Article

Standardized Diagnostic Criteria for Developmental Dysplasia of the Hip in Early Infancy

Department of Orthopaedic Surgery, Great Ormond Street Hospital for Children, Great Ormond Street, London WC1N 3JH, UK.
Clinical Orthopaedics and Related Research (Impact Factor: 2.77). 09/2011; 469(12):3451-61. DOI: 10.1007/s11999-011-2066-9
Source: PubMed

ABSTRACT

Clinicians use various criteria to diagnose developmental dysplasia of the hip (DDH) in early infancy, but the importance of these various criteria for a definite diagnosis is controversial. The lack of uniform, widely agreed-on diagnostic criteria for DDH in patients in this age group may result in a delay in diagnosis of some patients.
Our purpose was to establish a consensus among pediatric orthopaedic surgeons worldwide regarding the most relevant criteria for diagnosis of DDH in infants younger than 9 weeks.
We identified 212 potential criteria relevant for diagnosing DDH in infants by surveying 467 professionals. We used the Delphi technique to reach a consensus regarding the most important criteria. We then sent the survey to 261 orthopaedic surgeons from 34 countries.
The response rate was 75%. Thirty-seven items were identified by surgeons as most relevant to diagnose DDH in patients in this age group. Of these, 10 of 37 (27%) related to patient characteristics and history, 13 of 37 (35%) to clinical examination, 11 of 37 (30%) to ultrasound, and three of 37 (8%) to radiography. A Cronbach alpha of 0.9 for both iterations suggested consensus among the panelists.
We established a consensus regarding the most relevant criteria for the diagnosis of DDH in early infancy and established their relative importance on an international basis. The highest ranked clinical criteria included the Ortolani/Barlow test, asymmetry in abduction of 20° or greater, breech presentation, leg-length discrepancy, and first-degree relative treated for DDH.
Level IV, diagnostic study. See the Guidelines for Authors for a complete description of levels of evidence.

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    • "This study determined the opinions of British paediatric orthopaedic surgeons about a set of 37 criteria which have been identified as the most relevant features for diagnosing DDH in the first 8 weeks of life[5]. Because all 37 criteria cannot be equally important, we wanted to delineate those identified as most and least important by British specialist surgeons and determine to what degree their opinions differ compared to specialists from other countries. "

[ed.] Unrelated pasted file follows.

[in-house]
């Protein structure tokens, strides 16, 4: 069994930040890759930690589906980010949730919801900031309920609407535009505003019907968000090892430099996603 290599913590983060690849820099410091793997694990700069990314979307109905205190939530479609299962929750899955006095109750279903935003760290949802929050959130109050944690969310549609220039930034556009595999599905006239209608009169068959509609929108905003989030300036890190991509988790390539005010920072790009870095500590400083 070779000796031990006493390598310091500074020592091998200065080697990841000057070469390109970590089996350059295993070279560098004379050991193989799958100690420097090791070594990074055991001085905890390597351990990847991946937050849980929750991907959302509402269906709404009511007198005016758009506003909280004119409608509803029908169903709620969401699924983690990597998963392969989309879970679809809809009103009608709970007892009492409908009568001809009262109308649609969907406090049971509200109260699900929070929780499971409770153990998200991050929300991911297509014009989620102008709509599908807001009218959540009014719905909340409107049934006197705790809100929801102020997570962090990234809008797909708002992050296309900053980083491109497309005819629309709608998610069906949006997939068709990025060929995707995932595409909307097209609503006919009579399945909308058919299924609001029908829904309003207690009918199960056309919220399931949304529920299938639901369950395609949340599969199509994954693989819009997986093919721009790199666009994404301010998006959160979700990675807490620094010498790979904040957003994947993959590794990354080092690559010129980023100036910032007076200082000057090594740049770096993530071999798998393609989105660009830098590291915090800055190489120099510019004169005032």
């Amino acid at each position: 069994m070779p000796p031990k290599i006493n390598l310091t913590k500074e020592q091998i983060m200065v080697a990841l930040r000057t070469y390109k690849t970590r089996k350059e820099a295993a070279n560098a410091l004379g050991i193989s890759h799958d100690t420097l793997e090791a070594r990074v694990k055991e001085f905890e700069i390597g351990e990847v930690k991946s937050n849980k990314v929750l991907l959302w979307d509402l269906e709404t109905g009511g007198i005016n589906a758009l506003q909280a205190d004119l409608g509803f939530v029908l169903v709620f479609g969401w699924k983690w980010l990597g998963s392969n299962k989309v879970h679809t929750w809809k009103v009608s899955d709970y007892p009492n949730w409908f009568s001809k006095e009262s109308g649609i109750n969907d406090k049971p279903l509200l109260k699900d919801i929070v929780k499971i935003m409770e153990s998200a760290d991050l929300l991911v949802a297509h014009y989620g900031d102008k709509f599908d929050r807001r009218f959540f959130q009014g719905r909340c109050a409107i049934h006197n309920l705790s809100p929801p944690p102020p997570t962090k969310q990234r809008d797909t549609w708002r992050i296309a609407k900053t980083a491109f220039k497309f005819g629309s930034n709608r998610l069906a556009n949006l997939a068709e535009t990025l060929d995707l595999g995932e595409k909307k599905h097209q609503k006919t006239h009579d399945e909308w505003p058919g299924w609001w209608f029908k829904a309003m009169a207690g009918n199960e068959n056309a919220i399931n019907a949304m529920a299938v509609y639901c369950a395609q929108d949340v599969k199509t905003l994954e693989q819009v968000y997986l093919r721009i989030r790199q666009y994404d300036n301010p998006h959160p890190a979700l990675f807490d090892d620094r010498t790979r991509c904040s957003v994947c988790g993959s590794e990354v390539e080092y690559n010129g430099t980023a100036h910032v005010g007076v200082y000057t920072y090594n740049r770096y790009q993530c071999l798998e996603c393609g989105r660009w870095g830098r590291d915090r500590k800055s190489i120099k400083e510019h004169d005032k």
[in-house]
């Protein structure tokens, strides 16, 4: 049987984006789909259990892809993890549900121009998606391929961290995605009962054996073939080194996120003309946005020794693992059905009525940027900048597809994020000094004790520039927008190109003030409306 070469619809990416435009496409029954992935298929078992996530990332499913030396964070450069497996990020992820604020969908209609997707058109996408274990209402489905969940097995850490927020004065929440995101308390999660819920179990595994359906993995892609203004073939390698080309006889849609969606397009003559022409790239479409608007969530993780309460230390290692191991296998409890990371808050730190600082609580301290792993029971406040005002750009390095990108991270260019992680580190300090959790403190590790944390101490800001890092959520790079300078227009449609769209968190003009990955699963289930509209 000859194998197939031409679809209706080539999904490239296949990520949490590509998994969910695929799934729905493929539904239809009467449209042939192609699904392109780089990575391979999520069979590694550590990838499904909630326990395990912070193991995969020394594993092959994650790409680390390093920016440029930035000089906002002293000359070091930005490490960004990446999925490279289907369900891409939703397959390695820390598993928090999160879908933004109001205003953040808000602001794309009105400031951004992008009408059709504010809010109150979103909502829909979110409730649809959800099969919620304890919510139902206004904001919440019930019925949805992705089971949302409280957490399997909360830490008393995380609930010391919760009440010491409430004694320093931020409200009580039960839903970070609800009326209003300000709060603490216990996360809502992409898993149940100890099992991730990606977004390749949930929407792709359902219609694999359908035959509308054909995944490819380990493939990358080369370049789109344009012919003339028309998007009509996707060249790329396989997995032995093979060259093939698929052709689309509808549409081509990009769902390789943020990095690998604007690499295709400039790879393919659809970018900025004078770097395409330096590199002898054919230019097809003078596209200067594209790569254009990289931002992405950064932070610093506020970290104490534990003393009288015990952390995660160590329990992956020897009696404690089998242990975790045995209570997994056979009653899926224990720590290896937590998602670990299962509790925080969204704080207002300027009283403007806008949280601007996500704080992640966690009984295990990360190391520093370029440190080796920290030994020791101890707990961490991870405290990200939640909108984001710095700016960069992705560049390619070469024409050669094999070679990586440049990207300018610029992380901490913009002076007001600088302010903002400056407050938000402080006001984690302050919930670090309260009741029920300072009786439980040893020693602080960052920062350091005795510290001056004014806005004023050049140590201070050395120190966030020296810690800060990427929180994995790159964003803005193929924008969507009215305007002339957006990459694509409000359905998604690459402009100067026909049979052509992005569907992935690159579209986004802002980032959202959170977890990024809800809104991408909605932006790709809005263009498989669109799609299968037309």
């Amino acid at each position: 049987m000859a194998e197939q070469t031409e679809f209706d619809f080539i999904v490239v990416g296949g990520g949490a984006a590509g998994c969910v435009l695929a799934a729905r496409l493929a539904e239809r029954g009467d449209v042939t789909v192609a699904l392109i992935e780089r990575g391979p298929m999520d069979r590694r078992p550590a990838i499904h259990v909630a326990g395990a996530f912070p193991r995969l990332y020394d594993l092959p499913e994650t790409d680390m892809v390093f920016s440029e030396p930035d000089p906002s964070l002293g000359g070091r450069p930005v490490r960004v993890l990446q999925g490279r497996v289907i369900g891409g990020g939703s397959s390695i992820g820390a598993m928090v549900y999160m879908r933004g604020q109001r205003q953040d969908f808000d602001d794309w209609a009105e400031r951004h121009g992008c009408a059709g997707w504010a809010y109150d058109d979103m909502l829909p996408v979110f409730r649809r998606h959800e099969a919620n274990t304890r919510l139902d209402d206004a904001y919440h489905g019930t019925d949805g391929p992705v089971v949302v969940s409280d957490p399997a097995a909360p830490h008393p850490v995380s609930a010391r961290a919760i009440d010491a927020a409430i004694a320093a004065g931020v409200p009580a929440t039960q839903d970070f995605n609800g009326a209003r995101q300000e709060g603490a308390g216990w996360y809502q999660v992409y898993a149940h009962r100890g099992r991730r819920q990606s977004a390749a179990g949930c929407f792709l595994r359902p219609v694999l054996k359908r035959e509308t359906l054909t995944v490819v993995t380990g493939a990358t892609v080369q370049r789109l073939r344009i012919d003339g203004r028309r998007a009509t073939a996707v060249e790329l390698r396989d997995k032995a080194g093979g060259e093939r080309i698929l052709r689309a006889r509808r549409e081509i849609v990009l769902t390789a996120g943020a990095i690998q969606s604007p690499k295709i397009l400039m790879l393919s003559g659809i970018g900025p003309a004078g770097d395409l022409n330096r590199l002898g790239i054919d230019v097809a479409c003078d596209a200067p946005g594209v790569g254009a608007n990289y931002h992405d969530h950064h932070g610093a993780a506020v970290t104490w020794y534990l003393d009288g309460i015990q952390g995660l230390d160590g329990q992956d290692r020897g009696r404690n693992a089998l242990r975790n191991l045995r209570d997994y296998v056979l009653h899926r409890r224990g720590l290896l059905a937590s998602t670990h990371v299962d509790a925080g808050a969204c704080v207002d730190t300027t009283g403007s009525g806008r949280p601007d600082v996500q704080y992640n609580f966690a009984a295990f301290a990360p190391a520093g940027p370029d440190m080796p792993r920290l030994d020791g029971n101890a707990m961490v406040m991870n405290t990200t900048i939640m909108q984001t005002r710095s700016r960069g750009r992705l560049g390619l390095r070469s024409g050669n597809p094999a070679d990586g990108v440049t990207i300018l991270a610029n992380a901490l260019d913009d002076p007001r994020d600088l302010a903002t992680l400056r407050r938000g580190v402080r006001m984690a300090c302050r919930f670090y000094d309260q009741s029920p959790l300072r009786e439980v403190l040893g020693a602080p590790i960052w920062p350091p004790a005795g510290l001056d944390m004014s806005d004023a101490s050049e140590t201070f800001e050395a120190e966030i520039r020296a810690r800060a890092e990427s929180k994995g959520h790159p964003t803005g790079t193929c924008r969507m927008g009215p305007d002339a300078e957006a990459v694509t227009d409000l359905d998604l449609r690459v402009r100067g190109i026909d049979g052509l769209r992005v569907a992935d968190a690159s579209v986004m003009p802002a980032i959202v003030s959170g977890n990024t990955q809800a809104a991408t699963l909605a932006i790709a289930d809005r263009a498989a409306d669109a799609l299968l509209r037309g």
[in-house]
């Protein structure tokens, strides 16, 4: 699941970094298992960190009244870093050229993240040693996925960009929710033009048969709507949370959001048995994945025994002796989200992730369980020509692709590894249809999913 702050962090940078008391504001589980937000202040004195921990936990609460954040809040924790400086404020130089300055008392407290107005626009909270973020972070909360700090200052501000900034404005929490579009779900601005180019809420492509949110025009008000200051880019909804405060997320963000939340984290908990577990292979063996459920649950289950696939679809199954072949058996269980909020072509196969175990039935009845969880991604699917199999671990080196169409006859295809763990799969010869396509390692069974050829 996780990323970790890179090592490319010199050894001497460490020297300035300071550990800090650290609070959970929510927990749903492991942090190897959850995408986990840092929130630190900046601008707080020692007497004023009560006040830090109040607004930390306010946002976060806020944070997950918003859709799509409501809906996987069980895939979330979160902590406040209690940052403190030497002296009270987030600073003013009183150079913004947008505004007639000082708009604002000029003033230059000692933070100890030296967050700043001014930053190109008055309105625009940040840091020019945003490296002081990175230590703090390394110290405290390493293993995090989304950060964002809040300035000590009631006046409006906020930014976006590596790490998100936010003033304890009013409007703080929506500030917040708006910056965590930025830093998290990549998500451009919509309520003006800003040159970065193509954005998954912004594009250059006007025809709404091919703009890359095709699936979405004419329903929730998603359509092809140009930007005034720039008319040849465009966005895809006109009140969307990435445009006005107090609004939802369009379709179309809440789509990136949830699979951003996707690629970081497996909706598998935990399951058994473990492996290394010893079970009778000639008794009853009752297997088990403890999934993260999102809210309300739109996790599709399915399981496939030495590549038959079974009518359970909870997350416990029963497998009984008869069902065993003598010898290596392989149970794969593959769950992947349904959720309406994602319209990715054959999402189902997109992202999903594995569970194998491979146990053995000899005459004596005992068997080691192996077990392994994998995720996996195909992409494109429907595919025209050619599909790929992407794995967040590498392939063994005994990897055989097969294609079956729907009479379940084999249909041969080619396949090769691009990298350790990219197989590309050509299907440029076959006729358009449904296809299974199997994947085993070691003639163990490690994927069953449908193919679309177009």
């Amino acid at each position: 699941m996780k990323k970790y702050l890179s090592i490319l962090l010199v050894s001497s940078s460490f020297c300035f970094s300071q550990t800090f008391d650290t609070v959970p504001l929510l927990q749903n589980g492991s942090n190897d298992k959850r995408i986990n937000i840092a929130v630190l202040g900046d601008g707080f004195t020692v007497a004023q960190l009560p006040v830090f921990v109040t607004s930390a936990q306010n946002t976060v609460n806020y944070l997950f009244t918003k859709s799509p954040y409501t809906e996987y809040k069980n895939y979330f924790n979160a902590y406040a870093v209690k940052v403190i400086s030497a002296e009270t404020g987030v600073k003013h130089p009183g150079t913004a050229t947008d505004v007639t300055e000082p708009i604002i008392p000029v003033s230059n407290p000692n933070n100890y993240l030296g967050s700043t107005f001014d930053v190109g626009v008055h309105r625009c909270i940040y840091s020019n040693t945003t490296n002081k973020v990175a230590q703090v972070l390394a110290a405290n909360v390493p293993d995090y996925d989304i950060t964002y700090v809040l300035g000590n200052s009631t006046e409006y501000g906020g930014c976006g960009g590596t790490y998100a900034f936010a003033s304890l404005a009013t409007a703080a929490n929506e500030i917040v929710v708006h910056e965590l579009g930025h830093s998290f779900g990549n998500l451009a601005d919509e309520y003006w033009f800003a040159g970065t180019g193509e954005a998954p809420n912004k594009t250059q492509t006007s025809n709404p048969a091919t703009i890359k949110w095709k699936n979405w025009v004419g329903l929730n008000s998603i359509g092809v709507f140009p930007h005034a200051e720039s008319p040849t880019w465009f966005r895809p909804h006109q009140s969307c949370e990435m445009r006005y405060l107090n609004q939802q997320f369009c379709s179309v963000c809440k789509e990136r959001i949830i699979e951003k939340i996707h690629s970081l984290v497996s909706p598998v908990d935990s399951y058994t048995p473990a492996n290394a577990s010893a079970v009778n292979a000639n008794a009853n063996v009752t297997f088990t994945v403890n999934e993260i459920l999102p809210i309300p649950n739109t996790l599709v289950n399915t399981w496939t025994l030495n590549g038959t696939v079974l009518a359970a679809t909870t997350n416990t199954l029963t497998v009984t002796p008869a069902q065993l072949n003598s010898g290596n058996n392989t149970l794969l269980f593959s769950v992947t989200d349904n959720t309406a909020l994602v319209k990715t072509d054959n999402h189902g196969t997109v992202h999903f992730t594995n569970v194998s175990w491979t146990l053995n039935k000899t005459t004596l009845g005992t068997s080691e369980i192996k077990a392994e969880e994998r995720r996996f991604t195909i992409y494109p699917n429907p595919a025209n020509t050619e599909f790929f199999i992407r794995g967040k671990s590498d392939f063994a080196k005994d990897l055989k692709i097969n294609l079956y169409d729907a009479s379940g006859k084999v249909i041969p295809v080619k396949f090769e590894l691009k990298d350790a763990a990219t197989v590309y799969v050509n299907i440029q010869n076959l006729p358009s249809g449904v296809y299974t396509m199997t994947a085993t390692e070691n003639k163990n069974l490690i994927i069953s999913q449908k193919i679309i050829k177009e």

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    ABSTRACT: Background Codivilla in 1901, Hey Groves in 1926, and Colonna in 1932 described similar capsular arthroplasties- wrapping the capsule around the femoral head and reducing into the true acetabulum-to treat completely dislocated hips in children with dysplastic hips. However, these procedures were associated with relatively high rates of necrosis, joint stiffness, and subsequent revision procedures, and with the introduction of THA, the procedure vanished despite some hips with high functional scores over periods of up to 20 years. Dislocated or subluxated hips nonetheless continue to be seen in adolescents and young adults, and survival curves of THA decrease faster for young patients than for patients older than 60 years. Therefore, joint preservation with capsular arthroplasty may be preferable if function can be restored and complication rates reduced. Description of Technique We describe a one-stage procedure performed with a surgical hip dislocation and capsular arthroplasty. Various additional joint preservation procedures included relative neck lengthening for improved motion clearance and head size reduction, roof augmentation, and femoral shortening/derotation for containment and congruency. Methods We retrospectively reviewed nine patients (one male, eight female; age range, 13-25 years) who had such procedures between 1977 and 2010. Function was assessed by the Harris hip score (HHS). Minimum followup was 1 year (median, 2 years; mean, 7.5 years; range, 1- 27 years). Results At latest followup, the mean HHS was 84 (n = 7) (range, 78-94). One patient underwent THA after 27 years. Complications included one deep vein thrombosis and one successfully treated neck fracture.
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